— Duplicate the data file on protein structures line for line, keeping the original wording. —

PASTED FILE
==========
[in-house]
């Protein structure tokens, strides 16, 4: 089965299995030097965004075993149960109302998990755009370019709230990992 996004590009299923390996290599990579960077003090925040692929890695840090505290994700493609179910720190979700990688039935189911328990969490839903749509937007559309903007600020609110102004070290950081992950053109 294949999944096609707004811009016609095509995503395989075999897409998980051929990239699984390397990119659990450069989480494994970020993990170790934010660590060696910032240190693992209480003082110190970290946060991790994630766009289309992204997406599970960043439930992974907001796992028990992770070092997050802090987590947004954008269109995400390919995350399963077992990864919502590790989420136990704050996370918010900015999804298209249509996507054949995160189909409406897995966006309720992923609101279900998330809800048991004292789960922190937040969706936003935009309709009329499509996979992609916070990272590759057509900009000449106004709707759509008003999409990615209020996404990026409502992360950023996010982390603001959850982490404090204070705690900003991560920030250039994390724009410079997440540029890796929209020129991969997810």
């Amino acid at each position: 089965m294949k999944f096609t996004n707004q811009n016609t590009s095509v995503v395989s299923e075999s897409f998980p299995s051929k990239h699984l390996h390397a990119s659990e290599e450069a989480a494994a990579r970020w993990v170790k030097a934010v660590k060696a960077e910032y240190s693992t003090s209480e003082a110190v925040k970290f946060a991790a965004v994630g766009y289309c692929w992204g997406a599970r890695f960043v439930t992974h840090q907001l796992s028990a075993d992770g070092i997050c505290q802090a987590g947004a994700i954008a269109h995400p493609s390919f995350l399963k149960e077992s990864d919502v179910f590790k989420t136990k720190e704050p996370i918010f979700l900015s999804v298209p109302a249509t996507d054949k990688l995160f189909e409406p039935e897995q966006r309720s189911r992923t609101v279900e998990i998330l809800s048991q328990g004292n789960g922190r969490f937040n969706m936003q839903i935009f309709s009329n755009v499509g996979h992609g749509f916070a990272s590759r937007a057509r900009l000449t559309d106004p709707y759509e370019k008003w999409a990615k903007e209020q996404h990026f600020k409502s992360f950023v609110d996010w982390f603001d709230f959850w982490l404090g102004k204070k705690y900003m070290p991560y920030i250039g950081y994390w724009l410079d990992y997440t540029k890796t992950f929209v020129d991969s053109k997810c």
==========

[in-house]
């Protein structure tokens, strides 16, 4: 089965299995030097965004075993149960109302998990755009370019709230990992 996004590009299923390996290599990579960077003090925040692929890695840090505290994700493609179910720190979700990688039935189911328990969490839903749509937007559309903007600020609110102004070290950081992950053109 294949999944096609707004811009016609095509995503395989075999897409998980051929990239699984390397990119659990450069989480494994970020993990170790934010660590060696910032240190693992209480003082110190970290946060991790994630766009289309992204997406599970960043439930992974907001796992028990992770070092997050802090987590947004954008269109995400390919995350399963077992990864919502590790989420136990704050996370918010900015999804298209249509996507054949995160189909409406897995966006309720992923609101279900998330809800048991004292789960922190937040969706936003935009309709009329499509996979992609916070990272590759057509900009000449106004709707759509008003999409990615209020996404990026409502992360950023996010982390603001959850982490404090204070705690900003991560920030250039994390724009410079997440540029890796929209020129991969997810």
């Amino acid at each position: 089965m294949k999944f096609t996004n707004q811009n016609t590009s095509v995503v395989s299923e075999s897409f998980p299995s051929k990239h699984l390996h390397a990119s659990e290599e450069a989480a494994a990579r970020w993990v170790k030097a934010v660590k060696a960077e910032y240190s693992t003090s209480e003082a110190v925040k970290f946060a991790a965004v994630g766009y289309c692929w992204g997406a599970r890695f960043v439930t992974h840090q907001l796992s028990a075993d992770g070092i997050c505290q802090a987590g947004a994700i954008a269109h995400p493609s390919f995350l399963k149960e077992s990864d919502v179910f590790k989420t136990k720190e704050p996370i918010f979700l900015s999804v298209p109302a249509t996507d054949k990688l995160f189909e409406p039935e897995q966006r309720s189911r992923t609101v279900e998990i998330l809800s048991q328990g004292n789960g922190r969490f937040n969706m936003q839903i935009f309709s009329n755009v499509g996979h992609g749509f916070a990272s590759r937007a057509r900009l000449t559309d106004p709707y759509e370019k008003w999409a990615k903007e209020q996404h990026f600020k409502s992360f950023v609110d996010w982390f603001d709230f959850w982490l404090g102004k204070k705690y900003m070290p991560y920030i250039g950081y994390w724009l410079d990992y997440t540029k890796t992950f929209v020129d991969s053109k997810c």